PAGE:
Most rails developers use OS-X. Mostly because rails is built-in the latest release (Leopard) and TextMate offers a great IDE to use with Rails. Some could argue that it also works nicely on Windows but I really believe that Rails ain’t done to be used on a Windows Platform. Many articles and interviews with rails creator DHH second this statement. Rails is easy to develop in OS X and deploy in a Linux distro of your choice.
In my most recent screen-cast I explored an interesting technique of taking advantage of rails RESTful design and DB2 pureXML features to easily create a web-service that could query a relational databases with XML support (like DB2). As you must know DB2 Express-C is distributed freely and offers no limitation to home users/small companies. So it would be awesome to expand ActiveRecord to support xml elements, if a schema was provided to the database.
I’m aware that a pure xml database stategy would be a bad approach but there are situations when it simply makes sense. And in those situations one would profit greatly of two things wich are missing.
- XML Support for ActiveRecord – in construction?
- DB2 for Mac – will this ever exist?
Antonio Cangiano is creating a plugin that revolves around this concepts, but in a DB2 centered perspective. In my opinion it would be best if the rails plugin worked not only for DB2 but for any database adapter with XML support – as long as such is provided.
Let me give you a sample. Imagine that you have a database model for translating you rails application. It could be something like:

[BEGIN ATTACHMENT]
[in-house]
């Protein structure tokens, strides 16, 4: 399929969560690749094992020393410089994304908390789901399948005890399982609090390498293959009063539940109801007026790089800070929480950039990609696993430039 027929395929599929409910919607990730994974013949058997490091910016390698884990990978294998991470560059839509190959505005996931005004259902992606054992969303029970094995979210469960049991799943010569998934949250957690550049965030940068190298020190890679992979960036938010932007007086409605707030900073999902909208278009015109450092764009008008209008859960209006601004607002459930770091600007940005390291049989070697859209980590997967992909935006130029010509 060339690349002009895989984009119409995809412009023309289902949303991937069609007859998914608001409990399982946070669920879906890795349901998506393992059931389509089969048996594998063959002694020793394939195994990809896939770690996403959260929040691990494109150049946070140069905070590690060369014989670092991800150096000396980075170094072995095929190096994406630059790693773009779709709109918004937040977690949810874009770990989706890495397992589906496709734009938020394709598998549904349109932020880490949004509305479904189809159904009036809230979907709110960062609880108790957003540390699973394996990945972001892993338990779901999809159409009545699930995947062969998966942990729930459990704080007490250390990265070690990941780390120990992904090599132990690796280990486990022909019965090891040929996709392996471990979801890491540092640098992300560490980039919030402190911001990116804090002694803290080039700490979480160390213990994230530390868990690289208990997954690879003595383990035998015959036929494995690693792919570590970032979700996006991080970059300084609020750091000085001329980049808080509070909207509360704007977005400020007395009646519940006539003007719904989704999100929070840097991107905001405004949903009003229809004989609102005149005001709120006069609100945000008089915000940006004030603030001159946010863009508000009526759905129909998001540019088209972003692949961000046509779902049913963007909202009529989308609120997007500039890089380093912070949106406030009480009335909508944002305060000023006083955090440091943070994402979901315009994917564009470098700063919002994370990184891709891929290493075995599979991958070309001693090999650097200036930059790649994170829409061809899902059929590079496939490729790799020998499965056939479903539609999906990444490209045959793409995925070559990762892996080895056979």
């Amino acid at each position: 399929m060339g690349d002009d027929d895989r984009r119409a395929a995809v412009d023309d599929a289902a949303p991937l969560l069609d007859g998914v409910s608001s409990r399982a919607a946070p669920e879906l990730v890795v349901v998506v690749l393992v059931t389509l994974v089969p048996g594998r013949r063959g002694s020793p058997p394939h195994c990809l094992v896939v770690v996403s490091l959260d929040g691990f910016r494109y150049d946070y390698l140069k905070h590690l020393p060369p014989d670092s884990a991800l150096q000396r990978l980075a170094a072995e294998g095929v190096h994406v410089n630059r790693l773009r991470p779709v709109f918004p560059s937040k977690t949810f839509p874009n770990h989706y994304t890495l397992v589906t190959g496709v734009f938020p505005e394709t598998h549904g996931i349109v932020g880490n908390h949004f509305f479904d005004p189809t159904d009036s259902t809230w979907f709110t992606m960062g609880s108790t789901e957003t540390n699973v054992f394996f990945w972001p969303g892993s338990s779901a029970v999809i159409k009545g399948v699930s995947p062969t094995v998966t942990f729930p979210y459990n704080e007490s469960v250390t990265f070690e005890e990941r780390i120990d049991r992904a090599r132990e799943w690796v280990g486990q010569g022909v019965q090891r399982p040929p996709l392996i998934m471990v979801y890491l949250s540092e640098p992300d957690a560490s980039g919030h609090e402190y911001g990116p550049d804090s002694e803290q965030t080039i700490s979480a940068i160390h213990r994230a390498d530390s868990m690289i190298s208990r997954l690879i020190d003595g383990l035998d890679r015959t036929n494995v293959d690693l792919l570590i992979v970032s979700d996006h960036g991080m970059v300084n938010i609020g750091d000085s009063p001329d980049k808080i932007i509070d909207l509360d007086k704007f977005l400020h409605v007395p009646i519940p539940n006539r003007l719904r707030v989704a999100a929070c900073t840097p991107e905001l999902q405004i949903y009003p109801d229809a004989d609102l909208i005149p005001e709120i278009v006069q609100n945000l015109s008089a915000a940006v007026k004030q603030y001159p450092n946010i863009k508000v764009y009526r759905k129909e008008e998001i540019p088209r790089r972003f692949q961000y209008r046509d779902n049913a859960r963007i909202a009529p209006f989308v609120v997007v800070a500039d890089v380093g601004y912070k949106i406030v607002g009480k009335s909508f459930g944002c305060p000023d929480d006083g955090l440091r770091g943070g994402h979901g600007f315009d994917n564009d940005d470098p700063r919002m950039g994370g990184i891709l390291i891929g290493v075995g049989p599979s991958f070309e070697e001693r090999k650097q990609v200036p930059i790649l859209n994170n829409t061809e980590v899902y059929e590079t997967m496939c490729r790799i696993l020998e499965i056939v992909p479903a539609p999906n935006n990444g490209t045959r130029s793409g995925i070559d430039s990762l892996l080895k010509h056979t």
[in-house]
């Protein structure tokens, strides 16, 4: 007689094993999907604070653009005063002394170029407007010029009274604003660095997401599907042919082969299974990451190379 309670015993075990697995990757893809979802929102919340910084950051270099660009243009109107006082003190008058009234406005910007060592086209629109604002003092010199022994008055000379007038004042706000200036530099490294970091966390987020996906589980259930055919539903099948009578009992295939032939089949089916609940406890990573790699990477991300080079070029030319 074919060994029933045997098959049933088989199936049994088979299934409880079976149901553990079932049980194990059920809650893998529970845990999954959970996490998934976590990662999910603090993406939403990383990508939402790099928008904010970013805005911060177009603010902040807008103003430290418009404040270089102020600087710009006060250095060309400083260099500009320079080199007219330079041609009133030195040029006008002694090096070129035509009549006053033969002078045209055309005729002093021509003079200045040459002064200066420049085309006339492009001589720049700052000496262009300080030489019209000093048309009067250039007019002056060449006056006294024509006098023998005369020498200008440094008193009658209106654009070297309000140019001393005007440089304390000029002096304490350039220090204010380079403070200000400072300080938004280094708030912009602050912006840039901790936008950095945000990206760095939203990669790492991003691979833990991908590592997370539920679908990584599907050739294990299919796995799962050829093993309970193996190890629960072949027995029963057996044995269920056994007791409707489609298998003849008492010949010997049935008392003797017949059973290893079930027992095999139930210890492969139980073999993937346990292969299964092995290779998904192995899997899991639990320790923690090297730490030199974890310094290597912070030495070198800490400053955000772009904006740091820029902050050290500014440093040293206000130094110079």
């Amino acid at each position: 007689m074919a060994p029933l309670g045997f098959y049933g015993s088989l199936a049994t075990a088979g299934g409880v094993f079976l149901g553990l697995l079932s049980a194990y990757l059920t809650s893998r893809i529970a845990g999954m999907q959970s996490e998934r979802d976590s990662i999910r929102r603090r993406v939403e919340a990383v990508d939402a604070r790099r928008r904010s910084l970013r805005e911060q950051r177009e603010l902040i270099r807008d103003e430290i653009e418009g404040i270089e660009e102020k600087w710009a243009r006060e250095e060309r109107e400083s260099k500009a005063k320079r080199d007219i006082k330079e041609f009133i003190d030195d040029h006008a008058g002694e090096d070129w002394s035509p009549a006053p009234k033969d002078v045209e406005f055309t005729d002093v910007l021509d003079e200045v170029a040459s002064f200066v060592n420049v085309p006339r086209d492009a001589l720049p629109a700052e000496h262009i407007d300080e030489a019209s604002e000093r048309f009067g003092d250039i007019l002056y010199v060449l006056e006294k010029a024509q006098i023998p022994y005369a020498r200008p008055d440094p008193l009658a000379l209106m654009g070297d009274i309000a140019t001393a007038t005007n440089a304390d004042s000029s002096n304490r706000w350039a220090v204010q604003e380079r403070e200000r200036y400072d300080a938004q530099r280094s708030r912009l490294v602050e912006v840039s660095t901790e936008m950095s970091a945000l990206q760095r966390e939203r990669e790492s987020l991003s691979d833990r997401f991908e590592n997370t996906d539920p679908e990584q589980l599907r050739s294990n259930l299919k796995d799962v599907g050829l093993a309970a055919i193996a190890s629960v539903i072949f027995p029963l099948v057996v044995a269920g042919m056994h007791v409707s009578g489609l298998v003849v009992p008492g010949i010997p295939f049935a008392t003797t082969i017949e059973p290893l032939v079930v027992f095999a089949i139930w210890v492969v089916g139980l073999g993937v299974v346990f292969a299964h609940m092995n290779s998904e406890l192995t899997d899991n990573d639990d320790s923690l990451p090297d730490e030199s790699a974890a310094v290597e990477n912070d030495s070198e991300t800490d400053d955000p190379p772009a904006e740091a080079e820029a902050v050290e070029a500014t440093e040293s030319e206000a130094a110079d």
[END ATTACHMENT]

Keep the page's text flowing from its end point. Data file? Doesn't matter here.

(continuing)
- ID, int
- DOCUMENT, XML
Imagine that the xml file is
<language isoname="pt-PT"> <hello>Olá</hello> <bye>Até a próxima!</bye> </language> (...)
If this makes sense in your application then you could easily do something like register your model to observe (see observer design pattern) the session[‘language’] for changes and, if it’s changed, it would get all the XML for that language – it would fall back to default if such was not available – and create the hash with the values. The problem with this approach – besides making no sense for the internationalization problem! – is that in the observer model you would have to:
And fetch the whole xml and then process it. If the XML document has 10MB, it would take some time. With XQuery support on ActiveRecord we could simply
Language.find :first, :xcondition => ["//language[@isoname==?]", session['language']]
Or, if we simply wanted to say hello in many languages – like flickr in their first page – we could simply
Language.find :first, :xcondition => '//hello'
There are just two problems that prevent rails developers from being able to do this kind of things. And those are the lack of XQuery abilities in ActiveRecord and the fact that Mac developers cannot use DB2.